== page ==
The American Legion, an organization of 2 million U.S. military veterans, recently passed a resolution calling on the Drug Enforcement Agency to support private medical marijuana research.
The resolution was passed during the American Legion’s National Convention, which ran Aug. 30-Sept. 1, 2016, in Cincinatti, Ohio.
The American Legion’s action comes just weeks after the DEA reasserted its classification of marijuana as a Schedule 1 drug, which means it supposedly has no medical use.
The motivation behind the resolution seems to be treatment for battlefield injuries. Early in the resolution, the text reads in part, “Over the past several years, post-traumatic stress disorder (PTSD) and traumatic brain injury (TBI) have been thrust into the forefront of the consciousness of the medical community and the general public in large part due to recent combat operations and subsequent recognition of these potentially ‘silent injuries’…”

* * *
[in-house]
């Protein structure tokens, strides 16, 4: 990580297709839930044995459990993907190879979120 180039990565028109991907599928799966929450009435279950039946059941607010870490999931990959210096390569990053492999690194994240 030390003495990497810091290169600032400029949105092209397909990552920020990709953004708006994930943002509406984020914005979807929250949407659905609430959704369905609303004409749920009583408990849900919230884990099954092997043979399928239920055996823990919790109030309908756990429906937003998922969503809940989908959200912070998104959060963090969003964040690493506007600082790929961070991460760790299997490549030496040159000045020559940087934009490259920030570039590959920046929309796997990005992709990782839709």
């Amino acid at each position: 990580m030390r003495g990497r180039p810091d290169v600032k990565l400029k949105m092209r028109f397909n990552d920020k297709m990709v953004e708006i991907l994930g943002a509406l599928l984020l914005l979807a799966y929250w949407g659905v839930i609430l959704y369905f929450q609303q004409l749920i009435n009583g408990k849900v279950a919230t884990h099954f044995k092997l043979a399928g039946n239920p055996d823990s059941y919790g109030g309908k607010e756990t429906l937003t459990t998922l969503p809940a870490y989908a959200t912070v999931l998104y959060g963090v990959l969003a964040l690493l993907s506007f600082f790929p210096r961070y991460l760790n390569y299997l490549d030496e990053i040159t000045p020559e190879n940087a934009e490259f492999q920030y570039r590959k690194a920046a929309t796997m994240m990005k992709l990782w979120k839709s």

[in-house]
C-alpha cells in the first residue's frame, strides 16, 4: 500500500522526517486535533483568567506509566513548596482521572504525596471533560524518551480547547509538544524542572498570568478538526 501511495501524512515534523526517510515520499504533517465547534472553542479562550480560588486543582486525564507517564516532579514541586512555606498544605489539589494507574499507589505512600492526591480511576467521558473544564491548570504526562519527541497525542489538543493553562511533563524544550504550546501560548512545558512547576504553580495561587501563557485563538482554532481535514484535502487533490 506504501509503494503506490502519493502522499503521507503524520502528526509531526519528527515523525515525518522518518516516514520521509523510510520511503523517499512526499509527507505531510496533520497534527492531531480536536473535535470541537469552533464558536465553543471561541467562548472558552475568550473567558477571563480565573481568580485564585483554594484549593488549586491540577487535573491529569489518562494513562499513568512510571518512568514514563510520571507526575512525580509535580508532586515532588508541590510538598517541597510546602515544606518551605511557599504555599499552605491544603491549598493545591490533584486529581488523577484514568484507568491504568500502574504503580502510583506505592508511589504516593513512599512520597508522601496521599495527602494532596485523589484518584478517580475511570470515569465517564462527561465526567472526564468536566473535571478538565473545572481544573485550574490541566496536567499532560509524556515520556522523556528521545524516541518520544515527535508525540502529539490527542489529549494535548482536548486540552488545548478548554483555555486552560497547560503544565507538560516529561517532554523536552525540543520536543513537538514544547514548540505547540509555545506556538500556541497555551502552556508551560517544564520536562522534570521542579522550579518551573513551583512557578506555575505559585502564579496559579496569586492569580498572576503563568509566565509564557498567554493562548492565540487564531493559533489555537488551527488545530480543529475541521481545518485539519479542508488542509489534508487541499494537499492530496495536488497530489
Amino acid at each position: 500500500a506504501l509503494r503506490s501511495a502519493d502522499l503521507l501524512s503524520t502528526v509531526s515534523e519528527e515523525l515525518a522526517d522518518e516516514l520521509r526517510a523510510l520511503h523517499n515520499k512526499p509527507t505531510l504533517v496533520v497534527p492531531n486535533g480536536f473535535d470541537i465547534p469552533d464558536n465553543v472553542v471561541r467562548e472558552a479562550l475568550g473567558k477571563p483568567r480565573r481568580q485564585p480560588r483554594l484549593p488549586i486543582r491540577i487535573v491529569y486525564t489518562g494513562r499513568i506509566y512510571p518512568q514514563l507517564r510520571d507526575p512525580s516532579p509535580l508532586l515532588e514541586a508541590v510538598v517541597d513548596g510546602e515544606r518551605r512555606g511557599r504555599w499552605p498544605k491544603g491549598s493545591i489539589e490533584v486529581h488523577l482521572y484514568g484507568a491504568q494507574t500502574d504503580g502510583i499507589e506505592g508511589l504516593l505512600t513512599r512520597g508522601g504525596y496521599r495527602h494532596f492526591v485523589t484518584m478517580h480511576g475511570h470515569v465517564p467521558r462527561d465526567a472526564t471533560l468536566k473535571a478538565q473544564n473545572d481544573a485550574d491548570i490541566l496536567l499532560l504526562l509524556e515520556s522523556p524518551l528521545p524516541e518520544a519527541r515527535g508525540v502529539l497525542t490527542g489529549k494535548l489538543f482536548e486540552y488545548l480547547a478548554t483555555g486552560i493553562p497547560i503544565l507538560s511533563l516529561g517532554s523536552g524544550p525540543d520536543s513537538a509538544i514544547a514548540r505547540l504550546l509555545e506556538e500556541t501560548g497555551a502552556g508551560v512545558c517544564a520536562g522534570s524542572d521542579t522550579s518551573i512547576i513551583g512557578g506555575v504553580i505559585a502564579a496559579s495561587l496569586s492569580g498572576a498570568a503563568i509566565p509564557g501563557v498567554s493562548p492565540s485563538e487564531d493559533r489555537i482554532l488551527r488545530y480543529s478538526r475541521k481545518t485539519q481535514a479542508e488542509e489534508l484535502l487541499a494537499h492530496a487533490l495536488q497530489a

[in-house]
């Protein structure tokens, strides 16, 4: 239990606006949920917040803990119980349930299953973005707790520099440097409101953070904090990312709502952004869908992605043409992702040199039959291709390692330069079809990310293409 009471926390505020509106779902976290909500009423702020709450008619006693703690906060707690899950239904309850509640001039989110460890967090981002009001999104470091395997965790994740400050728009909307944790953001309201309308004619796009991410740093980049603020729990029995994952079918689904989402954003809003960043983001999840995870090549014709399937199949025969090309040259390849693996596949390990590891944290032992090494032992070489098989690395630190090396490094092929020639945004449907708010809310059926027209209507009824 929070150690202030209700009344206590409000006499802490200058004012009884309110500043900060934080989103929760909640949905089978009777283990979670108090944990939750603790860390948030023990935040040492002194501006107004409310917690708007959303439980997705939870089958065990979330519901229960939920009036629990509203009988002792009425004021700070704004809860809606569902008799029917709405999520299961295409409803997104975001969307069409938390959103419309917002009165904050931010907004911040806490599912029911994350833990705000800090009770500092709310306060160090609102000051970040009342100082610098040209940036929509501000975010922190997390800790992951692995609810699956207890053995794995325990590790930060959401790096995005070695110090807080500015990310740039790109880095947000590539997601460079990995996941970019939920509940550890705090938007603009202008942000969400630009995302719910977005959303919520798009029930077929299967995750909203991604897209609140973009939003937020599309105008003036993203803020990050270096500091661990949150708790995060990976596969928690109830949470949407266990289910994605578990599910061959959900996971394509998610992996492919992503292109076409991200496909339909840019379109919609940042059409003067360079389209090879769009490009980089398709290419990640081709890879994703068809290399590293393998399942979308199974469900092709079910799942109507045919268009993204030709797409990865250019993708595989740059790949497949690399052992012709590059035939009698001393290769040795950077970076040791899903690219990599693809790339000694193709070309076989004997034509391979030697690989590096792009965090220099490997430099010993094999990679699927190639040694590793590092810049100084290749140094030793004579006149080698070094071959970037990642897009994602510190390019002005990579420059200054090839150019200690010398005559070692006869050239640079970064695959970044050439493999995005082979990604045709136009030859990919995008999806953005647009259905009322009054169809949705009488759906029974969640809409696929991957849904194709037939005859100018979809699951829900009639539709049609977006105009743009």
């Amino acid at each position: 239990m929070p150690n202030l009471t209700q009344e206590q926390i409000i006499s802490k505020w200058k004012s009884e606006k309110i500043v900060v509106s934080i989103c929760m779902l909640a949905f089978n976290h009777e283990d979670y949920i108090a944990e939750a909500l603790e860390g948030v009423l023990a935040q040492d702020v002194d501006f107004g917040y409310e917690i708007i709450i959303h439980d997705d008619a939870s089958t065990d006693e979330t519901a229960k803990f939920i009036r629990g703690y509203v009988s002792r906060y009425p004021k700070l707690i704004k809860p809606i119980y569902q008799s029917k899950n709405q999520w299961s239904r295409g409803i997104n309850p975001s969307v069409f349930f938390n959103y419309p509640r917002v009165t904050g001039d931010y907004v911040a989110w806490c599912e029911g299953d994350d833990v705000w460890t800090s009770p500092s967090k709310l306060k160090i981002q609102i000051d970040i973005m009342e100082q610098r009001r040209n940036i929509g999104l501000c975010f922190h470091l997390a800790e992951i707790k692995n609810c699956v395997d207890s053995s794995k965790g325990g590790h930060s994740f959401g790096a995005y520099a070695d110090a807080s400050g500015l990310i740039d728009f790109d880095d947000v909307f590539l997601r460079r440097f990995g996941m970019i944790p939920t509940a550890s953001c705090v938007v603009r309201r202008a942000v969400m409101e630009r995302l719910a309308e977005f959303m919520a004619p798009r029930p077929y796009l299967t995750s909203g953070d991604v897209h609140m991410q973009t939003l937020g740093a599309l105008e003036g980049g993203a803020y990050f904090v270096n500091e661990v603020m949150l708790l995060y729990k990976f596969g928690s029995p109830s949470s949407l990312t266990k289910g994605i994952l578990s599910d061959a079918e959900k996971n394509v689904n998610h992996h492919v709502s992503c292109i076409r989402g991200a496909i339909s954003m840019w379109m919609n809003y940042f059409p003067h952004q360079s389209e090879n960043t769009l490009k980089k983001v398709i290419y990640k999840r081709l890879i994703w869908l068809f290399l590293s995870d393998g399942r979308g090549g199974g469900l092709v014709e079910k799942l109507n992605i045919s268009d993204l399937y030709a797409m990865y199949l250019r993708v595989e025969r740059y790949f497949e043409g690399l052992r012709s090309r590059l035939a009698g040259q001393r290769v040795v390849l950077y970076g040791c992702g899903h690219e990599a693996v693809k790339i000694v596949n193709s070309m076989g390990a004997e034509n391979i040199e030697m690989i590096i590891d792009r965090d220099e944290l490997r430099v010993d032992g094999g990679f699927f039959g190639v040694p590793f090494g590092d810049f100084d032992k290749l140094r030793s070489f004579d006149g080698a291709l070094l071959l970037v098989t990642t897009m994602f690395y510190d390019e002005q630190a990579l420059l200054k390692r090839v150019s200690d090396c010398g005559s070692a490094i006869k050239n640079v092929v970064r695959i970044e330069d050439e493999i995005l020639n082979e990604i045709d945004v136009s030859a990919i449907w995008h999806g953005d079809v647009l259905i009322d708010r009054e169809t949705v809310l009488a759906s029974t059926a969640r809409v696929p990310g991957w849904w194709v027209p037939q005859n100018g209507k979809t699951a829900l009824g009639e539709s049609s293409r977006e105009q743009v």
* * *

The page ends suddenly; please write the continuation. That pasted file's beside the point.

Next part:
The American Legion ends the resolution by calling on the DEA “to license privately-funded medical marijuana production operations in the United States to enable safe and efficient cannabis drug development research,” and by urging the U.S. Congress “to amend legislation to remove Marijuana from schedule I and reclassify it in a category that, at a minimum will recognize cannabis as a drug with potential medical value.”